5) Trust your employees

Just because employees aren’t visible doesn’t mean they’re not working. Sometimes employers find workers are even more productive at home without the usual distractions of being in an office. However, a certain level of monitoring is necessary to ensure workers are using remote communications devices properly, so that productivity isn’t compromised and that security levels are maintained. The IT department therefore must be able to remotely manage systems and user access. This also enables IT staff to provide support to remote workers when needed.

The key to implementing a remote working strategy is preparation. Remote working is no longer a ‘nice to have’ but an accepted, integral part of business life. Therefore it is essential to have a remote working capability built into your IT and business strategy to enable flexible working and improve employees and managers work/life balance and in turn their satisfaction.
 

Chris Nunn, Director – Converged Communications, Dimension Data

About Dimension Data
Dimension Data plc (LSE:DDT), a specialist IT services and solution provider, helps clients plan, build, support and manage their IT infrastructures. Dimension Data applies its expertise in networking, converged communications, security, data centre and storage, Microsoft and contact centre technologies and its unique skills in consulting, integration and managed services to create customised client solutions.
www.dimensiondata.com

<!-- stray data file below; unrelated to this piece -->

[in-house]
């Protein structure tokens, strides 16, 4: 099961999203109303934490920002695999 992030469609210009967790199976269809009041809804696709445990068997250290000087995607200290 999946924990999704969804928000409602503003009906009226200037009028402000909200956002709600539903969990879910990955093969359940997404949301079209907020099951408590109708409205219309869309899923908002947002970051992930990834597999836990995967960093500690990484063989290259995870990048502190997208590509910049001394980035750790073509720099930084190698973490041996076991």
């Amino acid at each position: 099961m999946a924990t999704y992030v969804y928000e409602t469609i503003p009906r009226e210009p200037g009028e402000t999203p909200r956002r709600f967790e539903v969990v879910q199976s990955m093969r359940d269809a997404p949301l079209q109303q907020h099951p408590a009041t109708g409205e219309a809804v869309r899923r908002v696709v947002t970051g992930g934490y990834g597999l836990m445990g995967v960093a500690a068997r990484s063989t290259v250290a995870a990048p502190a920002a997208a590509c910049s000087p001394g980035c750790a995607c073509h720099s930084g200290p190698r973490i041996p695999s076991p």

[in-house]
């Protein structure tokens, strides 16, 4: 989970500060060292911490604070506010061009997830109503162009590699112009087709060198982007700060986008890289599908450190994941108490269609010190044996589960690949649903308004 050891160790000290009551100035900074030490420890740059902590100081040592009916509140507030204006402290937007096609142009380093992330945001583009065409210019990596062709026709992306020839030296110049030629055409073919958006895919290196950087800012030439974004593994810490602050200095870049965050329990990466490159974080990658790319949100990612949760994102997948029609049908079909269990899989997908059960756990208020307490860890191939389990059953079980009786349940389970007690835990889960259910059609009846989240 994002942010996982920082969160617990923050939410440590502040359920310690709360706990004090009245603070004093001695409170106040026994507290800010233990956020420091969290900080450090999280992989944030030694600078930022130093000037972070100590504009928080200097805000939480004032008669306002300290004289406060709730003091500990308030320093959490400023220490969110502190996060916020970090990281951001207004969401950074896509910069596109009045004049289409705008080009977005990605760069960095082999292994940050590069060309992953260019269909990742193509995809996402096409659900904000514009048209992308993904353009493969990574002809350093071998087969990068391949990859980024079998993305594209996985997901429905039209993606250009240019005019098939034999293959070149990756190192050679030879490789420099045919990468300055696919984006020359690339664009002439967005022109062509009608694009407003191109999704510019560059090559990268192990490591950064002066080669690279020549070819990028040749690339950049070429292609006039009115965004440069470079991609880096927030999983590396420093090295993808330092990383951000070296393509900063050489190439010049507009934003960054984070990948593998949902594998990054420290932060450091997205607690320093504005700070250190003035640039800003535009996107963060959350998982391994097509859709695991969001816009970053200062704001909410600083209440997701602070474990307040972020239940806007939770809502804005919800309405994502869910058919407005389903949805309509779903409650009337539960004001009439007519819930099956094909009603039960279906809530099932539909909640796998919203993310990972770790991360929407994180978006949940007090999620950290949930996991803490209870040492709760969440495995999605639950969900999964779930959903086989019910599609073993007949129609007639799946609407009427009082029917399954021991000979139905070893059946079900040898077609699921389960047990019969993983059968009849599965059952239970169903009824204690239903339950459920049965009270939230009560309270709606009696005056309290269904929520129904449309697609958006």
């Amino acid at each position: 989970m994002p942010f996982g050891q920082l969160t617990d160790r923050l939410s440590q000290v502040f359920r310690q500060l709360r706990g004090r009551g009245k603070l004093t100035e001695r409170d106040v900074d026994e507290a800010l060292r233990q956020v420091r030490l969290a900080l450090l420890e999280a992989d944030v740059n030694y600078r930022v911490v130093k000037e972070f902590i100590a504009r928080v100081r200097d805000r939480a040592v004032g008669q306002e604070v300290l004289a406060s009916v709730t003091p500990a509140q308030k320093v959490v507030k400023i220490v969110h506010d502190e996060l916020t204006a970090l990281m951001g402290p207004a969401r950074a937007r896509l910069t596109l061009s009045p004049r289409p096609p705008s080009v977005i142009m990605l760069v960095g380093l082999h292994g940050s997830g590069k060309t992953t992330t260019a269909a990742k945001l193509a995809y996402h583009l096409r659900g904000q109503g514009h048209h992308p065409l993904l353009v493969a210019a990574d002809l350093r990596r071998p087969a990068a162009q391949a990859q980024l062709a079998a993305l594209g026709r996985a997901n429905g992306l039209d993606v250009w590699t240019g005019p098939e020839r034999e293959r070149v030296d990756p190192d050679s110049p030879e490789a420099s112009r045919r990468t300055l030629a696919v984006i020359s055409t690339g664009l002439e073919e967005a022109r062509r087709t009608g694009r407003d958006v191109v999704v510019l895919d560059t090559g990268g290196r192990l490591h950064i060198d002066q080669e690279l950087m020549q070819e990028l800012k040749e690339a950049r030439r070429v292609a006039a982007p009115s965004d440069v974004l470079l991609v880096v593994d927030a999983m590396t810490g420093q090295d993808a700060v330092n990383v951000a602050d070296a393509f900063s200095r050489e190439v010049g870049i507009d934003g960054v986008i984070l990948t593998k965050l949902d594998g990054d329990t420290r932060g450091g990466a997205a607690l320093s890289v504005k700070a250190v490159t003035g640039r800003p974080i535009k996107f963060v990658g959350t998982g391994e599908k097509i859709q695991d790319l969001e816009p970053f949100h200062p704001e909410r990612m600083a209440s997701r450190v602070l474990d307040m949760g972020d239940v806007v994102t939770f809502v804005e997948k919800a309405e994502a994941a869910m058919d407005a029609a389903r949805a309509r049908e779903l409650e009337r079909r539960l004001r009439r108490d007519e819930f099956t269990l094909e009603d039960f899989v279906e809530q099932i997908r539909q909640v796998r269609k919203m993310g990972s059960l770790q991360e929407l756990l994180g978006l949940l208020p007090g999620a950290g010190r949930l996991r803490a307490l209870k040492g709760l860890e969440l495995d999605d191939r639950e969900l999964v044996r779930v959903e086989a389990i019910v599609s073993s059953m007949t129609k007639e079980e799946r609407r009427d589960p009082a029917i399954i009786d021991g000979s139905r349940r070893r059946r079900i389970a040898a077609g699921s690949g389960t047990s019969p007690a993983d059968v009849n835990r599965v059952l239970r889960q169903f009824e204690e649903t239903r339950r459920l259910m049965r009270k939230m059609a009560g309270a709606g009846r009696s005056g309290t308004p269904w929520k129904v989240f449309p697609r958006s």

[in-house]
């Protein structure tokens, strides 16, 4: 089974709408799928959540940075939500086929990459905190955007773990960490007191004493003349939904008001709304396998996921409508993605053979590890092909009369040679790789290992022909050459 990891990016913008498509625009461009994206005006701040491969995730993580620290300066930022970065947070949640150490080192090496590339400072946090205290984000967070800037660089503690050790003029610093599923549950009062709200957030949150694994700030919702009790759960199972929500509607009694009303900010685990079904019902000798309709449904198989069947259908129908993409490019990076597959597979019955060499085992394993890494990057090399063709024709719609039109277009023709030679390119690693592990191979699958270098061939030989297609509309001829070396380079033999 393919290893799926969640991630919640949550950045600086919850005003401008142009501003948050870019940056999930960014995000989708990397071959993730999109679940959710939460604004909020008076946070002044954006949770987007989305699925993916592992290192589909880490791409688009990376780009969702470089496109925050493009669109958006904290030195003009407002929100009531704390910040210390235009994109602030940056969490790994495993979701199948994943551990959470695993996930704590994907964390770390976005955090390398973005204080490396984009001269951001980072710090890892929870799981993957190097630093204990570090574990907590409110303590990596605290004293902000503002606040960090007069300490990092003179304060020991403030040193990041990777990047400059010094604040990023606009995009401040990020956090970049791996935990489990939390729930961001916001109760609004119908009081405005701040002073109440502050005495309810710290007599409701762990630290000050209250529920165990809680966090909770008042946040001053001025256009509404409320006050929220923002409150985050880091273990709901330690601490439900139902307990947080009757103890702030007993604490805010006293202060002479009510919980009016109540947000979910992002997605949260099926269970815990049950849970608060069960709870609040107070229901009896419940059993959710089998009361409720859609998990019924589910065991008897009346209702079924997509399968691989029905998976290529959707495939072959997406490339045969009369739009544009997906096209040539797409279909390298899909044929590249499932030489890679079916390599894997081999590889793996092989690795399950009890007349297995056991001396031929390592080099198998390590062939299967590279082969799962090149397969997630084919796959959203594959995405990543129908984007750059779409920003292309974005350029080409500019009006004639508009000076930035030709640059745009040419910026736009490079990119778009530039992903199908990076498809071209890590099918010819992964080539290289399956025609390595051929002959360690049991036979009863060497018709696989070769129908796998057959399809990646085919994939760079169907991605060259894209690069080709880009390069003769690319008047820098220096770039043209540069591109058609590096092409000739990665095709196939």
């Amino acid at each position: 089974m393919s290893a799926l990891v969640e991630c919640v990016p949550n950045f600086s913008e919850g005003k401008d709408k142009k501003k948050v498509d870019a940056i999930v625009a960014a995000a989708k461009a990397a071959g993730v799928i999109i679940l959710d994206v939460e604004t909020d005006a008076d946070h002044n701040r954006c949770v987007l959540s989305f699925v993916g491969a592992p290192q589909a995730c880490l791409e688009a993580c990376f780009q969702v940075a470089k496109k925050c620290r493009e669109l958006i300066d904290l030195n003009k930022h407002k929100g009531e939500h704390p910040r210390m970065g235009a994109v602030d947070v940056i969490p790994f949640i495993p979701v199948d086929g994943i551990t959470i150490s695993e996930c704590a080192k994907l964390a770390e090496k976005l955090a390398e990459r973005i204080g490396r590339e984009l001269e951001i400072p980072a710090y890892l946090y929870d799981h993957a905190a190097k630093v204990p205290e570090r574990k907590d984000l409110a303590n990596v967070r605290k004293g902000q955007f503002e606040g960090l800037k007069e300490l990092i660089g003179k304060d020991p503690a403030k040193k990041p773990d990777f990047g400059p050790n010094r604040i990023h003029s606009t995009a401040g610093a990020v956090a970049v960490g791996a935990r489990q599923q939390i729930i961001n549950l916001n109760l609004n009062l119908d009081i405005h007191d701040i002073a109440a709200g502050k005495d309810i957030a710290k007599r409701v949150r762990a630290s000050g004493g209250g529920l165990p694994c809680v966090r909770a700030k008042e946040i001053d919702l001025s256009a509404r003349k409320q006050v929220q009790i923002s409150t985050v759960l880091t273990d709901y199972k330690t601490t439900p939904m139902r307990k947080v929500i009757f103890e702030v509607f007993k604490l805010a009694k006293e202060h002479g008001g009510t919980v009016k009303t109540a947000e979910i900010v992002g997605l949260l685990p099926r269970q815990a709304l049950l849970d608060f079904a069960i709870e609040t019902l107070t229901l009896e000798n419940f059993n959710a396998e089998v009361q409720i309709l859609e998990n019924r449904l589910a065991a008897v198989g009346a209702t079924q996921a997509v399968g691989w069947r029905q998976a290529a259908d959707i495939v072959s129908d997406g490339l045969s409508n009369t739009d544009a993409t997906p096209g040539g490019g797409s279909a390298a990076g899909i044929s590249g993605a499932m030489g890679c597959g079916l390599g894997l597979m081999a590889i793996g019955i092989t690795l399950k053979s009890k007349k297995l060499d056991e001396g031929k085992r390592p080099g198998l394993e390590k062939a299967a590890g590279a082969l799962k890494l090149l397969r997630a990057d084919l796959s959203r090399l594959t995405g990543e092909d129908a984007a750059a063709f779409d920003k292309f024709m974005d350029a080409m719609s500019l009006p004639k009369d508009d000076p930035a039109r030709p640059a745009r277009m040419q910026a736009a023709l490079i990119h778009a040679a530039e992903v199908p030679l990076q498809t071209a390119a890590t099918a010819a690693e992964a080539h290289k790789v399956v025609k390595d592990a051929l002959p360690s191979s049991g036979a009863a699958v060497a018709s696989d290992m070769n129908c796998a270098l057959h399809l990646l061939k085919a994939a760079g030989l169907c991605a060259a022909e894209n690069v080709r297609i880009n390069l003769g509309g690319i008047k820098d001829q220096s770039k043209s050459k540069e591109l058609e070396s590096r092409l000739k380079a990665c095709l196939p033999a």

3 Responses

  1. Offer a simulation if possible

    Sheridan is right that remote workers need to be managed differently. It’s also true that not everyone will be successful at working remotely. Indeed, some people I’ve come across have been very clear they prefer to come into the workplace.

    One organisation I worked with offered a remote working "simulation" to those considering the option. This involved a remote and isolated suite of offices in their building, where aspiring remote workers would experience the reality without contact from others. If your organisation has the space capacity, this could be a prudent move. Otherwise, allowing remote working on a fixed term trial basis with a review of what’s going well and what needs to be adjusted is often better than simply leaping into the dark.

    The Health & Safety legislation around occasional remote working is exactly the same as that around permanent remote working and indeed the same as H&S requirements for workplaces, by the way.

  2. Remote Working
    Has anyone done work on the health and safety implications of occasional remote working? Thanks for the article. It was a useful reminder.

  3. Great practical advice

    What a good practical article for helping people to understand what is needed to implement remote working. It is a shame that many employers still resist it, but it cannot be ignored, and as the recent weather has highlighted, it can often provide benefits to the buisness, and not just the individual.

    Remote working needs a different kind of management though, and I feel that many managers are unsure of how to manage people that they do not see every day. This is something that has to be addressed if remote workers are not to be sidelined/isolated, and if managers are still to retain control over the work of their team. It is definitely something that should be encouraged and developed in the future.

    If it not against the rules of commenting, here is a useful resource of managing remote teams. http://www.keystonedevelopment.co.uk/pdf_files/Managing%20Remote%20Teams1.pdf.

    Sheridan Webb

    http://www.keystonedevelopment.co.uk